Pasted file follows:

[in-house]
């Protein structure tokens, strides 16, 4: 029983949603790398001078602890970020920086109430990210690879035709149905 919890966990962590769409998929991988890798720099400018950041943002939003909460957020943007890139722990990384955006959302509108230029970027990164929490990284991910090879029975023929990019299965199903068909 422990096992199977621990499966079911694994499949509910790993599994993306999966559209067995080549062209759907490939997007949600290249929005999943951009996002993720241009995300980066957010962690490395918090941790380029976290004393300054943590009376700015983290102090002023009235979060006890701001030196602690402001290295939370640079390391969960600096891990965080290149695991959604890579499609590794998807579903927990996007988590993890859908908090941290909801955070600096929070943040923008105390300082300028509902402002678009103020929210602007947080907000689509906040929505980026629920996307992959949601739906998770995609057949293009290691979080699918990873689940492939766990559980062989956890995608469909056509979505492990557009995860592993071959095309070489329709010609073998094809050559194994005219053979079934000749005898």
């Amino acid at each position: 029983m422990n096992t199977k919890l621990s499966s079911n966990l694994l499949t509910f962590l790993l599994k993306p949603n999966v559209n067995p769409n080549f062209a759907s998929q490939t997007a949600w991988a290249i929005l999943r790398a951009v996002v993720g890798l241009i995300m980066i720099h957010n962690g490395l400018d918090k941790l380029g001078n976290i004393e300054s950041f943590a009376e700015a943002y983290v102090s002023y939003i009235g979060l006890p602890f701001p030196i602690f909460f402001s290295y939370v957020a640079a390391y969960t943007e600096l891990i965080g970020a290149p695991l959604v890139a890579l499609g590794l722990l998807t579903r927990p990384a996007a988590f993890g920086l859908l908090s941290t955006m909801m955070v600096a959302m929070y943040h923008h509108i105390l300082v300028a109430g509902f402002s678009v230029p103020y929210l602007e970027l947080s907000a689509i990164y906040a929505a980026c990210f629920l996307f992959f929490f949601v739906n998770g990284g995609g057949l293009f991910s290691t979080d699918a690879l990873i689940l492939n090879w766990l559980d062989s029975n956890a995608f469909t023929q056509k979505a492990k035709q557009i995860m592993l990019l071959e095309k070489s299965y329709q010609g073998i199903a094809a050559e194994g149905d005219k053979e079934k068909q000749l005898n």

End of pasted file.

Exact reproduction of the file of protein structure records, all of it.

[in-house]
């Protein structure tokens, strides 16, 4: 029983949603790398001078602890970020920086109430990210690879035709149905 919890966990962590769409998929991988890798720099400018950041943002939003909460957020943007890139722990990384955006959302509108230029970027990164929490990284991910090879029975023929990019299965199903068909 422990096992199977621990499966079911694994499949509910790993599994993306999966559209067995080549062209759907490939997007949600290249929005999943951009996002993720241009995300980066957010962690490395918090941790380029976290004393300054943590009376700015983290102090002023009235979060006890701001030196602690402001290295939370640079390391969960600096891990965080290149695991959604890579499609590794998807579903927990996007988590993890859908908090941290909801955070600096929070943040923008105390300082300028509902402002678009103020929210602007947080907000689509906040929505980026629920996307992959949601739906998770995609057949293009290691979080699918990873689940492939766990559980062989956890995608469909056509979505492990557009995860592993071959095309070489329709010609073998094809050559194994005219053979079934000749005898």
């Amino acid at each position: 029983m422990n096992t199977k919890l621990s499966s079911n966990l694994l499949t509910f962590l790993l599994k993306p949603n999966v559209n067995p769409n080549f062209a759907s998929q490939t997007a949600w991988a290249i929005l999943r790398a951009v996002v993720g890798l241009i995300m980066i720099h957010n962690g490395l400018d918090k941790l380029g001078n976290i004393e300054s950041f943590a009376e700015a943002y983290v102090s002023y939003i009235g979060l006890p602890f701001p030196i602690f909460f402001s290295y939370v957020a640079a390391y969960t943007e600096l891990i965080g970020a290149p695991l959604v890139a890579l499609g590794l722990l998807t579903r927990p990384a996007a988590f993890g920086l859908l908090s941290t955006m909801m955070v600096a959302m929070y943040h923008h509108i105390l300082v300028a109430g509902f402002s678009v230029p103020y929210l602007e970027l947080s907000a689509i990164y906040a929505a980026c990210f629920l996307f992959f929490f949601v739906n998770g990284g995609g057949l293009f991910s290691t979080d699918a690879l990873i689940l492939n090879w766990l559980d062989s029975n956890a995608f469909t023929q056509k979505a492990k035709q557009i995860m592993l990019l071959e095309k070489s299965y329709q010609g073998i199903a094809a050559e194994g149905d005219k053979e079934k068909q000749l005898n």